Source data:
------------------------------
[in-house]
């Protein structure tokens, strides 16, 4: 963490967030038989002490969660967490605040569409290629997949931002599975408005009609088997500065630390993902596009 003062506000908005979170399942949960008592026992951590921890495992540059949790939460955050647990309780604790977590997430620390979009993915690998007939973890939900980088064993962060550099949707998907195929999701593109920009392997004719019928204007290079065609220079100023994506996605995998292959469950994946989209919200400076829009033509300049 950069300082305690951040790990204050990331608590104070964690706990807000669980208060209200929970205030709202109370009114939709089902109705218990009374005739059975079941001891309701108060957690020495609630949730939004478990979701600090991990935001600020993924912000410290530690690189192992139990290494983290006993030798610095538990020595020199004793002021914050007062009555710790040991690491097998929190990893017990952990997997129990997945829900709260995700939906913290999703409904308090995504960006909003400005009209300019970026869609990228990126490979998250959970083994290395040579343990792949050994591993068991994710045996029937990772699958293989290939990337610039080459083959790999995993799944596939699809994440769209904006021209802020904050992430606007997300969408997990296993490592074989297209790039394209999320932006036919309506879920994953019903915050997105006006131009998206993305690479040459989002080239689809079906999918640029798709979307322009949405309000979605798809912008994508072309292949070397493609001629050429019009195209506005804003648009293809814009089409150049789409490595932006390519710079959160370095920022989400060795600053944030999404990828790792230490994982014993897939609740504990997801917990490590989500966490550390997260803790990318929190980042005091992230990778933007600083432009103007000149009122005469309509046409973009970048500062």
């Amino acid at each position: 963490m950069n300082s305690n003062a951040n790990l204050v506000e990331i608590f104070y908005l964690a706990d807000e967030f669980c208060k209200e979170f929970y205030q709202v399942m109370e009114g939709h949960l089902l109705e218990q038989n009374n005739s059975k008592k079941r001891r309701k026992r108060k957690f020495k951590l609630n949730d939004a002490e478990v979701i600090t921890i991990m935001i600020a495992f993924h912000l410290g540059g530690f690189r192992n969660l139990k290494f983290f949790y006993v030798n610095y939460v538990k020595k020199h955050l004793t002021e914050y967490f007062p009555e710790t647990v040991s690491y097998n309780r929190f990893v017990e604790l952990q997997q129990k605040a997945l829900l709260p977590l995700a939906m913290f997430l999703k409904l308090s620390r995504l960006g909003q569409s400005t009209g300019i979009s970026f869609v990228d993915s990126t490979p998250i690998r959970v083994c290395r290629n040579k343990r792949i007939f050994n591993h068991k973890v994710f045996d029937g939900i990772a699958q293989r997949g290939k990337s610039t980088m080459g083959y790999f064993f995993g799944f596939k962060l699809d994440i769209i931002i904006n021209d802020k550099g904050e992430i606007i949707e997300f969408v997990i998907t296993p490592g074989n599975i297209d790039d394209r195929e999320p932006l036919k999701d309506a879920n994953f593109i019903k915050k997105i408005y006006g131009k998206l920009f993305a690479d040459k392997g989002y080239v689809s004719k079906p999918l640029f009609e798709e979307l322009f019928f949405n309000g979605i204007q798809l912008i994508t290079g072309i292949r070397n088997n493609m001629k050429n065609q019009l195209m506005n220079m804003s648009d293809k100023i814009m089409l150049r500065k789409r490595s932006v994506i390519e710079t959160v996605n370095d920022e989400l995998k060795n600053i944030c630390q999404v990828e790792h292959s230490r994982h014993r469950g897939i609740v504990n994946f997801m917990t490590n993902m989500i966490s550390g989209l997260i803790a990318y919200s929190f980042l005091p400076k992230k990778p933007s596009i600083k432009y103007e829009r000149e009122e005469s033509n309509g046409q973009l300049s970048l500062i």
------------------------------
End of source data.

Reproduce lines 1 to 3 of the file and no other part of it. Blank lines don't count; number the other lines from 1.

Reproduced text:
[in-house]
């Protein structure tokens, strides 16, 4: 963490967030038989002490969660967490605040569409290629997949931002599975408005009609088997500065630390993902596009 003062506000908005979170399942949960008592026992951590921890495992540059949790939460955050647990309780604790977590997430620390979009993915690998007939973890939900980088064993962060550099949707998907195929999701593109920009392997004719019928204007290079065609220079100023994506996605995998292959469950994946989209919200400076829009033509300049 950069300082305690951040790990204050990331608590104070964690706990807000669980208060209200929970205030709202109370009114939709089902109705218990009374005739059975079941001891309701108060957690020495609630949730939004478990979701600090991990935001600020993924912000410290530690690189192992139990290494983290006993030798610095538990020595020199004793002021914050007062009555710790040991690491097998929190990893017990952990997997129990997945829900709260995700939906913290999703409904308090995504960006909003400005009209300019970026869609990228990126490979998250959970083994290395040579343990792949050994591993068991994710045996029937990772699958293989290939990337610039080459083959790999995993799944596939699809994440769209904006021209802020904050992430606007997300969408997990296993490592074989297209790039394209999320932006036919309506879920994953019903915050997105006006131009998206993305690479040459989002080239689809079906999918640029798709979307322009949405309000979605798809912008994508072309292949070397493609001629050429019009195209506005804003648009293809814009089409150049789409490595932006390519710079959160370095920022989400060795600053944030999404990828790792230490994982014993897939609740504990997801917990490590989500966490550390997260803790990318929190980042005091992230990778933007600083432009103007000149009122005469309509046409973009970048500062």
């Amino acid at each position: 963490m950069n300082s305690n003062a951040n790990l204050v506000e990331i608590f104070y908005l964690a706990d807000e967030f669980c208060k209200e979170f929970y205030q709202v399942m109370e009114g939709h949960l089902l109705e218990q038989n009374n005739s059975k008592k079941r001891r309701k026992r108060k957690f020495k951590l609630n949730d939004a002490e478990v979701i600090t921890i991990m935001i600020a495992f993924h912000l410290g540059g530690f690189r192992n969660l139990k290494f983290f949790y006993v030798n610095y939460v538990k020595k020199h955050l004793t002021e914050y967490f007062p009555e710790t647990v040991s690491y097998n309780r929190f990893v017990e604790l952990q997997q129990k605040a997945l829900l709260p977590l995700a939906m913290f997430l999703k409904l308090s620390r995504l960006g909003q569409s400005t009209g300019i979009s970026f869609v990228d993915s990126t490979p998250i690998r959970v083994c290395r290629n040579k343990r792949i007939f050994n591993h068991k973890v994710f045996d029937g939900i990772a699958q293989r997949g290939k990337s610039t980088m080459g083959y790999f064993f995993g799944f596939k962060l699809d994440i769209i931002i904006n021209d802020k550099g904050e992430i606007i949707e997300f969408v997990i998907t296993p490592g074989n599975i297209d790039d394209r195929e999320p932006l036919k999701d309506a879920n994953f593109i019903k915050k997105i408005y006006g131009k998206l920009f993305a690479d040459k392997g989002y080239v689809s004719k079906p999918l640029f009609e798709e979307l322009f019928f949405n309000g979605i204007q798809l912008i994508t290079g072309i292949r070397n088997n493609m001629k050429n065609q019009l195209m506005n220079m804003s648009d293809k100023i814009m089409l150049r500065k789409r490595s932006v994506i390519e710079t959160v996605n370095d920022e989400l995998k060795n600053i944030c630390q999404v990828e790792h292959s230490r994982h014993r469950g897939i609740v504990n994946f997801m917990t490590n993902m989500i966490s550390g989209l997260i803790a990318y919200s929190f980042l005091p400076k992230k990778p933007s596009i600083k432009y103007e829009r000149e009122e005469s033509n309509g046409q973009l300049s970048l500062i």